Get a table or bench that is fairly high, or a chair that is lower than usual. This will put you closer to the work where you can see the small parts better. You might consider a magnifying visor for working on the really small parts. Get an old bedsheet and fold it as many times as will allow it to fit over the top of the table or bench. When you drop a tiny screw, ball, or spring on the sheet, it will stop right there instead of bouncing or rolling onto the floor or rug. If a part lands on a hard floor, it can roll a long way. If it goes onto a rug, it won't go far, but you probably won't be able to see it. Tiny balls, screws or springs are usually made out of steel, so you can sometimes get them out of a rug by passing a strong magnet slowly over the rug where you think they landed. Don't ask me how I know this.
Working on these cameras can be a lot of fun. Hope you enjoy it!
Happiness is a load of bulk chemicals, a handful of recipes, a brick of film and a box of paper. - desertrat
Oh, I forgot. Unless you have good close-up vision (and even if you do), get a pair of reading glasses. And make sure you have good light. That's very important.
And if you have a cat -- a rolltop desk so he won't jump up and bat the parts around.
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LIES, ALL LIES. They don't stay in the rug. They go into hiding with the individual socks that disappear.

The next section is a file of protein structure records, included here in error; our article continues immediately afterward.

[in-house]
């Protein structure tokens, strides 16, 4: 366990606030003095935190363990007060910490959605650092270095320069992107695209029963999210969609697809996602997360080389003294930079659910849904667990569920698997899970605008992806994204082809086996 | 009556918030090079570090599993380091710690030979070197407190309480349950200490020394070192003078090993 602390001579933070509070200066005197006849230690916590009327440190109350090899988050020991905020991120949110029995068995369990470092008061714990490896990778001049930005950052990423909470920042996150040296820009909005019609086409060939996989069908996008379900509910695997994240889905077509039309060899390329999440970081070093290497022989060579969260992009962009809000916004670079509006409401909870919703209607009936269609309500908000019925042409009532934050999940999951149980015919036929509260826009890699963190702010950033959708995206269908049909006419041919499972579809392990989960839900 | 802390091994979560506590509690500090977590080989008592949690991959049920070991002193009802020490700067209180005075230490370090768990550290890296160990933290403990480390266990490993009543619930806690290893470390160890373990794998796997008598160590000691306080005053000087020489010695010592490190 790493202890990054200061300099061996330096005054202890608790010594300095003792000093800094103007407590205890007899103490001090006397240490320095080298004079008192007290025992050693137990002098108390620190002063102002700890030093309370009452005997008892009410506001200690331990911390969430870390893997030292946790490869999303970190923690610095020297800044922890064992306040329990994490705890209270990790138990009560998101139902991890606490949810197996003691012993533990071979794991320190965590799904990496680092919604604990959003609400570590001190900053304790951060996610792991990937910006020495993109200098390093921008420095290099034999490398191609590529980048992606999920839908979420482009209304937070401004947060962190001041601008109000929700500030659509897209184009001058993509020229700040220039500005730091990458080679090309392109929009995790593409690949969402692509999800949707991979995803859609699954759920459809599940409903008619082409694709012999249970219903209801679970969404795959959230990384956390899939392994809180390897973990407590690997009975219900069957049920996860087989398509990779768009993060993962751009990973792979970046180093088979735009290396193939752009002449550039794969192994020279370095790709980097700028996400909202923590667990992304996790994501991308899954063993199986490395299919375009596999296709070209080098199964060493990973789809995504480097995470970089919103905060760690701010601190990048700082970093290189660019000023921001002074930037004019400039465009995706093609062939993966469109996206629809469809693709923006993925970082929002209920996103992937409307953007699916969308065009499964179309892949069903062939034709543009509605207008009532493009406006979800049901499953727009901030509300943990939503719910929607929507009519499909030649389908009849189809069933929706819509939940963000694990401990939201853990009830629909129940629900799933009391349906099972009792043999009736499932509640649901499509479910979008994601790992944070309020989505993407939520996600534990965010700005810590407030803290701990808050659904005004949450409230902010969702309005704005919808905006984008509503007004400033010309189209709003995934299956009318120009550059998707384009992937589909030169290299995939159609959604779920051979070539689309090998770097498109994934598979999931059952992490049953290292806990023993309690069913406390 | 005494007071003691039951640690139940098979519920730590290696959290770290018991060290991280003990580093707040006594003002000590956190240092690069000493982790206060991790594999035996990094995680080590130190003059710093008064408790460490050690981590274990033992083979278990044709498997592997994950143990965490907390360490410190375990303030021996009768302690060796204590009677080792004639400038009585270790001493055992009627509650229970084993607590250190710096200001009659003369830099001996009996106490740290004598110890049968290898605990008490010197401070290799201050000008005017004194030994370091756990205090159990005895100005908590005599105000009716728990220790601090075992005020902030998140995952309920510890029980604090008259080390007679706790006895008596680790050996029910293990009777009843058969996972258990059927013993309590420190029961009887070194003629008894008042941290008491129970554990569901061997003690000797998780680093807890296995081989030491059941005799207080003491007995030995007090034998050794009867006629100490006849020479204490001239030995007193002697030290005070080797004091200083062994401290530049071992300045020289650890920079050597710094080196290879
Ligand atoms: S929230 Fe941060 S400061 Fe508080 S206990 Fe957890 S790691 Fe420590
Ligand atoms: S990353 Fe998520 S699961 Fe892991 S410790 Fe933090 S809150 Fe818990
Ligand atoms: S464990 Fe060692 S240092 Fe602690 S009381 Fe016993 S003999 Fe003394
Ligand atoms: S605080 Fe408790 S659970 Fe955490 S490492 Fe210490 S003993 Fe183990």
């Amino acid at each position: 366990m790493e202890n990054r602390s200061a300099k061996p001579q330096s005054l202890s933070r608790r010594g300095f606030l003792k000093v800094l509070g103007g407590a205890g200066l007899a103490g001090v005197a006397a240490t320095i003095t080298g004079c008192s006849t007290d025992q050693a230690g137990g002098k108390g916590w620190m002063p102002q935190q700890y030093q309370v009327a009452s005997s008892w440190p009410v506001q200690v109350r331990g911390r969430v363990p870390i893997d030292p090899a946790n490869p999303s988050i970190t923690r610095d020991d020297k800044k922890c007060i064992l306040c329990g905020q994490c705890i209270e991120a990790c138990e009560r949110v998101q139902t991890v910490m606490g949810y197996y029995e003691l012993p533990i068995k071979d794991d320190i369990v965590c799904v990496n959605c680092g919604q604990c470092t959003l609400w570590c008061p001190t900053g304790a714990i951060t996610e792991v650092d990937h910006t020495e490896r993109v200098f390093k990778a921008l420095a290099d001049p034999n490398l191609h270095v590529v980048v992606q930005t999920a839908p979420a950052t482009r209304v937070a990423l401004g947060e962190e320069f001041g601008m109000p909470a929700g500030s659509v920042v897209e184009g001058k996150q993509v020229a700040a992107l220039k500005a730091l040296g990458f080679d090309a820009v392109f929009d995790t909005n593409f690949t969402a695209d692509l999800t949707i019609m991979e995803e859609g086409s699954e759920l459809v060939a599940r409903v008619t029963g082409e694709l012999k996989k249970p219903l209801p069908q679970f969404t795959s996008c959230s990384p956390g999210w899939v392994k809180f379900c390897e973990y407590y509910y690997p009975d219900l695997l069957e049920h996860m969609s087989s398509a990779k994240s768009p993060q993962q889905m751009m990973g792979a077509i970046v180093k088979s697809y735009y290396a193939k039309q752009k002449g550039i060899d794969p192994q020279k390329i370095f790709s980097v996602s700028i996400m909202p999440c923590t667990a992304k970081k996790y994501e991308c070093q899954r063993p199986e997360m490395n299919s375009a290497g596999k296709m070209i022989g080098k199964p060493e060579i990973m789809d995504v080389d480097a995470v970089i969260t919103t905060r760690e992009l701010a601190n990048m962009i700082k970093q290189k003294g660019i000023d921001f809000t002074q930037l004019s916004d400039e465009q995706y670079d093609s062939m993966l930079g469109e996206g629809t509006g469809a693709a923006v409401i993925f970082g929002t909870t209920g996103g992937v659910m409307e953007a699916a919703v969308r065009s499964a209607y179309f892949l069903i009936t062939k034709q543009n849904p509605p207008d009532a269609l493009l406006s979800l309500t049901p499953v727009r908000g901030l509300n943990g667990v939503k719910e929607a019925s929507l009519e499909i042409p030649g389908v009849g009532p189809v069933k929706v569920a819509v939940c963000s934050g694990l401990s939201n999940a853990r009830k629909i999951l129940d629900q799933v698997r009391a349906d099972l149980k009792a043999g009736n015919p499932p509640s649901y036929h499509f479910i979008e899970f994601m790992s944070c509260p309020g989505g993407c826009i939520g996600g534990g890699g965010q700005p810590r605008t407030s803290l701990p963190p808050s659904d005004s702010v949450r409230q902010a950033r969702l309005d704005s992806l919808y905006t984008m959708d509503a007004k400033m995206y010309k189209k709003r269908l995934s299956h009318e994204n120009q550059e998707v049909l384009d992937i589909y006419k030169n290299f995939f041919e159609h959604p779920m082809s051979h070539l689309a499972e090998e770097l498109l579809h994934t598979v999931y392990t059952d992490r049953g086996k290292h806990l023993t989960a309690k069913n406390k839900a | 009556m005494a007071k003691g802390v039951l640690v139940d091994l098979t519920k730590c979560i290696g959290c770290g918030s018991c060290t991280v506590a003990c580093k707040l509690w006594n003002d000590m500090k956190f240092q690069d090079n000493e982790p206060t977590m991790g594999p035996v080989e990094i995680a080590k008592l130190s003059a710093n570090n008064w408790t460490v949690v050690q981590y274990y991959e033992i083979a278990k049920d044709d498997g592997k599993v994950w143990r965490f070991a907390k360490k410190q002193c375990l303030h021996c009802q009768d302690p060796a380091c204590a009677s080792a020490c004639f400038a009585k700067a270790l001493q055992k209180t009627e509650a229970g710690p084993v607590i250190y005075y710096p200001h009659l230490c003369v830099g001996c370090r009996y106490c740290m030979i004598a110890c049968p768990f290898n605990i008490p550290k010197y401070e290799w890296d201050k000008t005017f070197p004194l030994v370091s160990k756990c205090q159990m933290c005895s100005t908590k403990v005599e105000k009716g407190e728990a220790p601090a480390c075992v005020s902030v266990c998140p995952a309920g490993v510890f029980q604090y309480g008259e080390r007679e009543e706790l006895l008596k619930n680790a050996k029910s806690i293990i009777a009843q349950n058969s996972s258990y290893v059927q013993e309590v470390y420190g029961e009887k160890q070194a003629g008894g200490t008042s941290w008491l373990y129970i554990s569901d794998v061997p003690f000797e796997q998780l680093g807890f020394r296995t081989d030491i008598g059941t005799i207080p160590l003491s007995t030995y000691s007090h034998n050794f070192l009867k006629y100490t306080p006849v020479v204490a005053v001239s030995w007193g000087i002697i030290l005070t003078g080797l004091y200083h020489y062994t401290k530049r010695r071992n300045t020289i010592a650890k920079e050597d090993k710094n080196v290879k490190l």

Originally Posted by desertrat
Heavily sedated for your protection.
A Hammer and Sickle, I'm sorry someone had to say it. Try this website http://cameras.alfredklomp.com/ or http://www.mattdentonphoto.com/cameras/index.html
When I started tinkering with Russian cameras four years ago, I could work with them without glasses. It was so easy to see the smallest screws and fit pins in the tiniest holes. Now, I couldn't even read the numbers on a shutter dial without using some form of lens or another. Got to admit it- I now NEED reading glasses!
Originally Posted by elekm
I also didn't have a cat in my workplace. Now there's always one sitting or sleeping next to the mouse (er, should I say cat?-) pad on the table where I also do the camera repairs...
I'm in about the same shape as Jay. My vision has gone completely to hell in the past five years. I can't even make out the numbers on my watch without glasses these days and my vision used to be 20/15. No matter, carry on is all we can do.
Ok, I just bought three FED's: a 2, a 3b, and a 5V. All, of course, are claimed to be in remarkable condition. Anyway, the price was right... I hope that at least one of the three is working when they arrive so I can have some fun shooting while I try to get the others going. And that may be some time, given my lack of experience.
While I think of it, how go you guys recondition the outside of your cameras, the metal and the leather or whatever covering is on the body?
If you find out how to clean and lubricate the rangefinder coupling on a Fed 2, please let me know. Ive got one that must be all gunked up.